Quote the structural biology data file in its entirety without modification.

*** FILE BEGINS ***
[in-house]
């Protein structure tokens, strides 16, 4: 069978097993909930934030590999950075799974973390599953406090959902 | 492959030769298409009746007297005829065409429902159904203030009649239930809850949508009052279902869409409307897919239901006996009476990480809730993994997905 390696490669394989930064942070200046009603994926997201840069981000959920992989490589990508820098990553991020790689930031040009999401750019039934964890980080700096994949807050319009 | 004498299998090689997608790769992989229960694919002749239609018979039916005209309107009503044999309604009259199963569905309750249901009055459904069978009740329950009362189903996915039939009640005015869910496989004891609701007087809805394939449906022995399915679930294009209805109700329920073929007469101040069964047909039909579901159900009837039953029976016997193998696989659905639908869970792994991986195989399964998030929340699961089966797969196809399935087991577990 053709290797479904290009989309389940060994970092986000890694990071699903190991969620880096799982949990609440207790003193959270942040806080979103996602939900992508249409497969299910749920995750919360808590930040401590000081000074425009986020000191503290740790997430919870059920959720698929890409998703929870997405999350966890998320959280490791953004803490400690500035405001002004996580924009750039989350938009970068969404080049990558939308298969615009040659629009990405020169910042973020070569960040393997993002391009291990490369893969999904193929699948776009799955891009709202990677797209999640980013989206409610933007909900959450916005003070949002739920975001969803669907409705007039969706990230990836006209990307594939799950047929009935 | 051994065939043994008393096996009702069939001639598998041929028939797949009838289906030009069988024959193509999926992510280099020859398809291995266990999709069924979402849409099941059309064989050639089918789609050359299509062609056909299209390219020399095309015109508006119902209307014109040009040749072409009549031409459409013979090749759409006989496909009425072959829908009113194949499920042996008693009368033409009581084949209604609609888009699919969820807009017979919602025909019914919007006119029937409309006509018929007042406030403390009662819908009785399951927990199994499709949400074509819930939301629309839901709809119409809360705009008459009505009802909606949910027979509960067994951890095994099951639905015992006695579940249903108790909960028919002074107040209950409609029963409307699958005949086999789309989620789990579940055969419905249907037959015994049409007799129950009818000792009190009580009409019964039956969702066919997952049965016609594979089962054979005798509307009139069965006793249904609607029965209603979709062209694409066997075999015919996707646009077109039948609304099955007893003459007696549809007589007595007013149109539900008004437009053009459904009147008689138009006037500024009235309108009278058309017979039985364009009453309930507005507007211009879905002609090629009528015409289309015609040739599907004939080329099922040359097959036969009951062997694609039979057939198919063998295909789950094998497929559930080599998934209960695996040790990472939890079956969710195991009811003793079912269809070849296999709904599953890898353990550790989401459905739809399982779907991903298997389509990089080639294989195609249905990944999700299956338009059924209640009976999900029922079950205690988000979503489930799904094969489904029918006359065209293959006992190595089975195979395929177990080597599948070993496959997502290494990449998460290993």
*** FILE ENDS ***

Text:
[in-house]
């Protein structure tokens, strides 16, 4: 069978097993909930934030590999950075799974973390599953406090959902 | 492959030769298409009746007297005829065409429902159904203030009649239930809850949508009052279902869409409307897919239901006996009476990480809730993994997905 390696490669394989930064942070200046009603994926997201840069981000959920992989490589990508820098990553991020790689930031040009999401750019039934964890980080700096994949807050319009 | 004498299998090689997608790769992989229960694919002749239609018979039916005209309107009503044999309604009259199963569905309750249901009055459904069978009740329950009362189903996915039939009640005015869910496989004891609701007087809805394939449906022995399915679930294009209805109700329920073929007469101040069964047909039909579901159900009837039953029976016997193998696989659905639908869970792994991986195989399964998030929340699961089966797969196809399935087991577990 053709290797479904290009989309389940060994970092986000890694990071699903190991969620880096799982949990609440207790003193959270942040806080979103996602939900992508249409497969299910749920995750919360808590930040401590000081000074425009986020000191503290740790997430919870059920959720698929890409998703929870997405999350966890998320959280490791953004803490400690500035405001002004996580924009750039989350938009970068969404080049990558939308298969615009040659629009990405020169910042973020070569960040393997993002391009291990490369893969999904193929699948776009799955891009709202990677797209999640980013989206409610933007909900959450916005003070949002739920975001969803669907409705007039969706990230990836006209990307594939799950047929009935 | 051994065939043994008393096996009702069939001639598998041929028939797949009838289906030009069988024959193509999926992510280099020859398809291995266990999709069924979402849409099941059309064989050639089918789609050359299509062609056909299209390219020399095309015109508006119902209307014109040009040749072409009549031409459409013979090749759409006989496909009425072959829908009113194949499920042996008693009368033409009581084949209604609609888009699919969820807009017979919602025909019914919007006119029937409309006509018929007042406030403390009662819908009785399951927990199994499709949400074509819930939301629309839901709809119409809360705009008459009505009802909606949910027979509960067994951890095994099951639905015992006695579940249903108790909960028919002074107040209950409609029963409307699958005949086999789309989620789990579940055969419905249907037959015994049409007799129950009818000792009190009580009409019964039956969702066919997952049965016609594979089962054979005798509307009139069965006793249904609607029965209603979709062209694409066997075999015919996707646009077109039948609304099955007893003459007696549809007589007595007013149109539900008004437009053009459904009147008689138009006037500024009235309108009278058309017979039985364009009453309930507005507007211009879905002609090629009528015409289309015609040739599907004939080329099922040359097959036969009951062997694609039979057939198919063998295909789950094998497929559930080599998934209960695996040790990472939890079956969710195991009811003793079912269809070849296999709904599953890898353990550790989401459905739809399982779907991903298997389509990089080639294989195609249905990944999700299956338009059924209640009976999900029922079950205690988000979503489930799904094969489904029918006359065209293959006992190595089975195979395929177990080597599948070993496959997502290494990449998460290993």